Upcoming amendments to the Companies Act will require businesses in South Africa to disclose who their beneficial owners are in an attempt to fight fraud and corruption.
On 1 April, the General Laws (Anti-Money Laundering and Combating Terrorism Financing) Amendment Act (GLAA) will come into effect, amending the Companies Act.
The Act will now require companies to keep a record of individuals who own or control the company, according to law firm Cliffe Dekker Hofmeyr (CDH).
Companies will also have to make this information easily accessible to the Companies and Intellectual Property Commission (CIPC), which should be able to keep accurate and updated beneficial ownership information.
CDH defined a beneficial owner as “an individual who, directly or indirectly, ultimately ‘owns’ or exercises ‘effective control’ of that company”.
The amendments will therefore require South African companies – excluding regulated companies or companies controlled by a regulated company – to record information about such individuals in their securities registers.
The amendments were made in response to a 2021 report by the Financial Action Task Force (FATF) – the same organisation that recently greylisted South Africa.
In February 2023, the FATF put the country on a list of states that have failed to meet international standards on money laundering and terrorism financing.
Prior to this decision, the FATF released its Mutual Evaluation Report of South Africa, which exposed gaps in South Africa’s anti-money laundering and counter-terrorism financing measures.
Following the report, South Africa was given the opportunity to make adjustments and bring these measures up to international standards.
While South Africa did not make all the necessary adjustments in time to avoid being greylisted, it made some policy and regulatory changes.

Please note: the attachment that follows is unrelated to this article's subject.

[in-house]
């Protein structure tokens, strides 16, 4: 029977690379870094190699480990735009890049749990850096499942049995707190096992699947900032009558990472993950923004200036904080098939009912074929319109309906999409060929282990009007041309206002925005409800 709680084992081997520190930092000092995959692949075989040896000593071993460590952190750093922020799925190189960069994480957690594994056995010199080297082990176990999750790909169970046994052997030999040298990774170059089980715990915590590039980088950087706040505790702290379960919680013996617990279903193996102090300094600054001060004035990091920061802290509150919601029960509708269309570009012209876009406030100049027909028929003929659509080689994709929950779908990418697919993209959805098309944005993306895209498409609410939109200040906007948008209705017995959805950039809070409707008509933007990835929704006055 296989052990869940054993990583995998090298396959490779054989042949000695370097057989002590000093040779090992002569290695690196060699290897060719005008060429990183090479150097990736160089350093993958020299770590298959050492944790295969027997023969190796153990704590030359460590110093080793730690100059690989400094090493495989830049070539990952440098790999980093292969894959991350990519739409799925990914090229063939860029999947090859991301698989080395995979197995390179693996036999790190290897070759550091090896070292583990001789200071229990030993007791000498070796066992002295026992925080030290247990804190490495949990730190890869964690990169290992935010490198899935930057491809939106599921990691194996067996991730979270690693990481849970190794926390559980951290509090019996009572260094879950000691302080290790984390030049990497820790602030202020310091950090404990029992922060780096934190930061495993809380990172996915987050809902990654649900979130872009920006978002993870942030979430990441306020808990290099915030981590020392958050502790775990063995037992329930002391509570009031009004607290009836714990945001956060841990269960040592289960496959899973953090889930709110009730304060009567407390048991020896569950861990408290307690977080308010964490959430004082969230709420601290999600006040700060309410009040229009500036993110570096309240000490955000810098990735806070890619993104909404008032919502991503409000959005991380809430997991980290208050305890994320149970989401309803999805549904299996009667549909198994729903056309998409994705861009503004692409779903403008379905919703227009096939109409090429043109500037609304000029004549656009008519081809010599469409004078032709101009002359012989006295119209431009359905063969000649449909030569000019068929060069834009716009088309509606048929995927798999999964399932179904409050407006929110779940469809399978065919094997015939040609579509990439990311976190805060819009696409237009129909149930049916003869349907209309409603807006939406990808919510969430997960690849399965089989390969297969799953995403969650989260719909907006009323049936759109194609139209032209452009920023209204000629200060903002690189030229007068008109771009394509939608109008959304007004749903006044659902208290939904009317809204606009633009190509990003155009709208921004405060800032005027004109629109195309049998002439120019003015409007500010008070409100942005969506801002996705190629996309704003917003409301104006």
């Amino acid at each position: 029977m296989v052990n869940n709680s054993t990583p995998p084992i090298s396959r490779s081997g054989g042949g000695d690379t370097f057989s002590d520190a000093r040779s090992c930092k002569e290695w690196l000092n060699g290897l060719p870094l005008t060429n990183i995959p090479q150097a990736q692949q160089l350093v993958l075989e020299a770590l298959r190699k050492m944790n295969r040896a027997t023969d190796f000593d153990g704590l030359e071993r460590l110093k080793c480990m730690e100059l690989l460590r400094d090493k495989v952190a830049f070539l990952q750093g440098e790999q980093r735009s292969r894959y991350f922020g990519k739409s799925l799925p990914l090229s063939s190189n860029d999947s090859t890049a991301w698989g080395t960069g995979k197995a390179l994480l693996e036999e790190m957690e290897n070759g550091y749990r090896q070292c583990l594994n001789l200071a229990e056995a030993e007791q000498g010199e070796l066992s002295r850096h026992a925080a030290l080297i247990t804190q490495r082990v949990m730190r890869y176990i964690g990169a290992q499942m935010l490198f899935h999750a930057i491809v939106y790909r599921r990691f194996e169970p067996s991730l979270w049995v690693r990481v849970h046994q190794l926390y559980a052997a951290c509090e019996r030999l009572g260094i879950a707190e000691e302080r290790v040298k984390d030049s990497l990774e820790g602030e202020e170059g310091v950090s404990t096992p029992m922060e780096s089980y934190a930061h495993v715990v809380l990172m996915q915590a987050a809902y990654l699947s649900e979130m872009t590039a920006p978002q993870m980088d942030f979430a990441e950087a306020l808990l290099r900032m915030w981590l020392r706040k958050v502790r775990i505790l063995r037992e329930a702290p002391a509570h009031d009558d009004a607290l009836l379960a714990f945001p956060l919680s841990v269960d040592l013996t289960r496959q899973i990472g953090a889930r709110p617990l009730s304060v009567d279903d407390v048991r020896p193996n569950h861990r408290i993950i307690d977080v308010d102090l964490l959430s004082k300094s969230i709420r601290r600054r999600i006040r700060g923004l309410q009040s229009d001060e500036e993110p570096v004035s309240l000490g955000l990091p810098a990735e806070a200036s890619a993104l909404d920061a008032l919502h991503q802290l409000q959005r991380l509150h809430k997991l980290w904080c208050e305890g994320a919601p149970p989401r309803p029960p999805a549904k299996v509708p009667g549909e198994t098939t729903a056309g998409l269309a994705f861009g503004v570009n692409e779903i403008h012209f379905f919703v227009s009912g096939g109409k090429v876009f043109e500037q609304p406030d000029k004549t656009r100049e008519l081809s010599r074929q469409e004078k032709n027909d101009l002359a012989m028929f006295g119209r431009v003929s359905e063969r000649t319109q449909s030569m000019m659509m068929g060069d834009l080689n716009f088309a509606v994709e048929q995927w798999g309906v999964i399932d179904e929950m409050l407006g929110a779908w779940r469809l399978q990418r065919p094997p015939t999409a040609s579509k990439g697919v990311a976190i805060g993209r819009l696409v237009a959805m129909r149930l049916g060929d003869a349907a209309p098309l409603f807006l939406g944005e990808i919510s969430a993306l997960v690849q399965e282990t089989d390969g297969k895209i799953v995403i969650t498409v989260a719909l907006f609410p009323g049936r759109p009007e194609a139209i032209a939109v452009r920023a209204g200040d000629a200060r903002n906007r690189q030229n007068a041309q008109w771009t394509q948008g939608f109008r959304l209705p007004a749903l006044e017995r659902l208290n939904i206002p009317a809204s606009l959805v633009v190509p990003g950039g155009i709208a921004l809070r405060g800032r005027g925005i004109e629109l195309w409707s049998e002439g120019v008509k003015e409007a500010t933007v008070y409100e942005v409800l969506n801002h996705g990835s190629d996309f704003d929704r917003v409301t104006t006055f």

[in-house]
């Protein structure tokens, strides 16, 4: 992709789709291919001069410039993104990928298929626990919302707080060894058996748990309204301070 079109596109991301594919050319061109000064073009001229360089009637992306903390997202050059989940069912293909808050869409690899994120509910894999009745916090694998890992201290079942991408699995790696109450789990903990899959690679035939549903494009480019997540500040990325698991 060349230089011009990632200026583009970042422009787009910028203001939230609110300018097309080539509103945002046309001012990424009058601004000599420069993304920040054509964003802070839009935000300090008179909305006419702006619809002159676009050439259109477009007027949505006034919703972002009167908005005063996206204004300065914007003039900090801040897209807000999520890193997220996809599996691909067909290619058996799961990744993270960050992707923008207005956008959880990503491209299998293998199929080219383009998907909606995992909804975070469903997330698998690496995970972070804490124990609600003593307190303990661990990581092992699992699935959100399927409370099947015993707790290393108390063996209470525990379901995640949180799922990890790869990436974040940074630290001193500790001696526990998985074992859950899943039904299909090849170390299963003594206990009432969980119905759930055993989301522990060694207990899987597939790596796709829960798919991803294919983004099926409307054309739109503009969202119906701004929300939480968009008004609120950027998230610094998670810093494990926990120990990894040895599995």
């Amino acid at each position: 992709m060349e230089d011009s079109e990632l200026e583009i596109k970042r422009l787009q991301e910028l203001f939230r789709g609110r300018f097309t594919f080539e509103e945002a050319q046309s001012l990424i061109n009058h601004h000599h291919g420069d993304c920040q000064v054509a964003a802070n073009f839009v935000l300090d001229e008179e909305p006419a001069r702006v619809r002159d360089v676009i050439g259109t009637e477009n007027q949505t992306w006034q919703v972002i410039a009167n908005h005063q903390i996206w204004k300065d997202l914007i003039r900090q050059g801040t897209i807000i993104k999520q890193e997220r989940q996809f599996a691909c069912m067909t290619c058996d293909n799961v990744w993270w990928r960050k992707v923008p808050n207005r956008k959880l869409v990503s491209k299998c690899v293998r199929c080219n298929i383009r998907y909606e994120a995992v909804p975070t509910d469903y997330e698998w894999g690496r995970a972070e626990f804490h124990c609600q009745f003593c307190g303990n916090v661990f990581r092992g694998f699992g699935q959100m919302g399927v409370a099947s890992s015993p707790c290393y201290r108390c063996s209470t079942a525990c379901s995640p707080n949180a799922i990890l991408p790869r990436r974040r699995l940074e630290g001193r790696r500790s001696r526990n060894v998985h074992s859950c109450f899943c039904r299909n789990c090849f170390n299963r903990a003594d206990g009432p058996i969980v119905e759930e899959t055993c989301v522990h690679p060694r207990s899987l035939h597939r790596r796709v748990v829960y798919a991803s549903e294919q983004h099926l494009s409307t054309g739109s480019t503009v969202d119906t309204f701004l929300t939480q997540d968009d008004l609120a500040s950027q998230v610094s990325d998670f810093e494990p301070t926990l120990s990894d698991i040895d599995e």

Finance minister Enoch Godongwana said earlier this month that South Africa has already complied with regulatory reforms required by the FATF, and must now only focus on policy implementation.
One such regulatory reform is the GLAA, which was signed into law in December 2022, just two months before South Africa was greylisted.
There are some legitimate reasons for a company to “hide” the identity of its beneficial owner. For example, for the privacy and safety of the owner.
However, this tactic is increasingly used to facilitate money laundering, tax evasion, and corruption.
“In South Africa, the use of ‘no-name brand’ companies has become endemic in facilitating government tender fraud and corruption,” said CDH.
While this amendment will not necessarily make ownership information publicly available, it could allow the CIPC to penalise companies that do not comply with the new requirement.
“Once the regulations to give effect to the provisions of the GLAA are promulgated, it will be important to note the nature of the administrative penalties that the CIPC will be able to impose,” said CDH.